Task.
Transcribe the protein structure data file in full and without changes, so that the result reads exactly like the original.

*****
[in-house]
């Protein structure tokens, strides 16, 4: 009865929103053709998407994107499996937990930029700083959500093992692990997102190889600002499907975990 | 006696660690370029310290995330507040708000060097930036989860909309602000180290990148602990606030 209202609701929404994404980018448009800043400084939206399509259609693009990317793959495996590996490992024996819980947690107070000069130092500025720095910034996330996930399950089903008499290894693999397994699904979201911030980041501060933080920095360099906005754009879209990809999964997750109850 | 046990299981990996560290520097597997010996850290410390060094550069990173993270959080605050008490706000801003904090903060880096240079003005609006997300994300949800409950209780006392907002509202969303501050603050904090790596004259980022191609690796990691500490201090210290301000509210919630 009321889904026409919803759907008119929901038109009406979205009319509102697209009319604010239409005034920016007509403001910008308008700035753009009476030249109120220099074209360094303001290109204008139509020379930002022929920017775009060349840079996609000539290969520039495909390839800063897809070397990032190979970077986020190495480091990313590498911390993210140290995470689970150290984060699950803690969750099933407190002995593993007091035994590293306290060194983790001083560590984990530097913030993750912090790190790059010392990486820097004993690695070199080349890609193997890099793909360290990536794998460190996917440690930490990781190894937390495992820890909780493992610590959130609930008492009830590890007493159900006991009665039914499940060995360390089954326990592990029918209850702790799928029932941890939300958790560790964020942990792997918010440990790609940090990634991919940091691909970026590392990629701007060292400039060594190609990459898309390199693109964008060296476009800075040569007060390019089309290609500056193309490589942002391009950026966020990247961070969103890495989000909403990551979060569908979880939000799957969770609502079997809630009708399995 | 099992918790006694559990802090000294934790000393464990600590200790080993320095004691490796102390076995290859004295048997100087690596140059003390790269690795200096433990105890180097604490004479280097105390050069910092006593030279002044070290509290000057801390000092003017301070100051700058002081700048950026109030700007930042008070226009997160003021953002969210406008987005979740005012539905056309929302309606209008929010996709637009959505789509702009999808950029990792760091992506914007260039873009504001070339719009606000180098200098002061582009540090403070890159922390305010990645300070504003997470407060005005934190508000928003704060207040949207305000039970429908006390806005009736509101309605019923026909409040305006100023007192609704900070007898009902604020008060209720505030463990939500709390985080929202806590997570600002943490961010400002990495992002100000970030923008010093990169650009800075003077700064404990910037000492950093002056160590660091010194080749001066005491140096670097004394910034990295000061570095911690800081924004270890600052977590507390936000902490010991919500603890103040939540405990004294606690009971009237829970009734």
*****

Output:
[in-house]
């Protein structure tokens, strides 16, 4: 009865929103053709998407994107499996937990930029700083959500093992692990997102190889600002499907975990 | 006696660690370029310290995330507040708000060097930036989860909309602000180290990148602990606030 209202609701929404994404980018448009800043400084939206399509259609693009990317793959495996590996490992024996819980947690107070000069130092500025720095910034996330996930399950089903008499290894693999397994699904979201911030980041501060933080920095360099906005754009879209990809999964997750109850 | 046990299981990996560290520097597997010996850290410390060094550069990173993270959080605050008490706000801003904090903060880096240079003005609006997300994300949800409950209780006392907002509202969303501050603050904090790596004259980022191609690796990691500490201090210290301000509210919630 009321889904026409919803759907008119929901038109009406979205009319509102697209009319604010239409005034920016007509403001910008308008700035753009009476030249109120220099074209360094303001290109204008139509020379930002022929920017775009060349840079996609000539290969520039495909390839800063897809070397990032190979970077986020190495480091990313590498911390993210140290995470689970150290984060699950803690969750099933407190002995593993007091035994590293306290060194983790001083560590984990530097913030993750912090790190790059010392990486820097004993690695070199080349890609193997890099793909360290990536794998460190996917440690930490990781190894937390495992820890909780493992610590959130609930008492009830590890007493159900006991009665039914499940060995360390089954326990592990029918209850702790799928029932941890939300958790560790964020942990792997918010440990790609940090990634991919940091691909970026590392990629701007060292400039060594190609990459898309390199693109964008060296476009800075040569007060390019089309290609500056193309490589942002391009950026966020990247961070969103890495989000909403990551979060569908979880939000799957969770609502079997809630009708399995 | 099992918790006694559990802090000294934790000393464990600590200790080993320095004691490796102390076995290859004295048997100087690596140059003390790269690795200096433990105890180097604490004479280097105390050069910092006593030279002044070290509290000057801390000092003017301070100051700058002081700048950026109030700007930042008070226009997160003021953002969210406008987005979740005012539905056309929302309606209008929010996709637009959505789509702009999808950029990792760091992506914007260039873009504001070339719009606000180098200098002061582009540090403070890159922390305010990645300070504003997470407060005005934190508000928003704060207040949207305000039970429908006390806005009736509101309605019923026909409040305006100023007192609704900070007898009902604020008060209720505030463990939500709390985080929202806590997570600002943490961010400002990495992002100000970030923008010093990169650009800075003077700064404990910037000492950093002056160590660091010194080749001066005491140096670097004394910034990295000061570095911690800081924004270890600052977590507390936000902490010991919500603890103040939540405990004294606690009971009237829970009734």